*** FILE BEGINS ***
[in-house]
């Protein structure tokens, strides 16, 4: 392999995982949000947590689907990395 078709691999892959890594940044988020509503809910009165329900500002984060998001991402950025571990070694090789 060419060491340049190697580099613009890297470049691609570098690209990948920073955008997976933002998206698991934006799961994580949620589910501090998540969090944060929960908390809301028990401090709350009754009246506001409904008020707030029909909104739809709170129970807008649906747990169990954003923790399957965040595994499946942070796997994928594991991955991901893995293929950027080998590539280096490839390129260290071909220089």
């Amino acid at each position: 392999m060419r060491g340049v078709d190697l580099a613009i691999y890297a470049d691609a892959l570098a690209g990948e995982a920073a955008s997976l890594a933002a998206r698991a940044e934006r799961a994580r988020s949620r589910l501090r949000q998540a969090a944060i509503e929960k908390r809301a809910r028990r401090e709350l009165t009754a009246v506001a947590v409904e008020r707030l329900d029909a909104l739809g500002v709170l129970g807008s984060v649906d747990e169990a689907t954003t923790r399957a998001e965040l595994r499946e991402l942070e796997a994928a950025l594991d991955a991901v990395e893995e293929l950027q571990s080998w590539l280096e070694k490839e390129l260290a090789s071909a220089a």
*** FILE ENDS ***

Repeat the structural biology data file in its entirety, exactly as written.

[in-house]
């Protein structure tokens, strides 16, 4: 392999995982949000947590689907990395 078709691999892959890594940044988020509503809910009165329900500002984060998001991402950025571990070694090789 060419060491340049190697580099613009890297470049691609570098690209990948920073955008997976933002998206698991934006799961994580949620589910501090998540969090944060929960908390809301028990401090709350009754009246506001409904008020707030029909909104739809709170129970807008649906747990169990954003923790399957965040595994499946942070796997994928594991991955991901893995293929950027080998590539280096490839390129260290071909220089």
């Amino acid at each position: 392999m060419r060491g340049v078709d190697l580099a613009i691999y890297a470049d691609a892959l570098a690209g990948e995982a920073a955008s997976l890594a933002a998206r698991a940044e934006r799961a994580r988020s949620r589910l501090r949000q998540a969090a944060i509503e929960k908390r809301a809910r028990r401090e709350l009165t009754a009246v506001a947590v409904e008020r707030l329900d029909a909104l739809g500002v709170l129970g807008s984060v649906d747990e169990a689907t954003t923790r399957a998001e965040l595994r499946e991402l942070e796997a994928a950025l594991d991955a991901v990395e893995e293929l950027q571990s080998w590539l280096e070694k490839e390129l260290a090789s071909a220089a």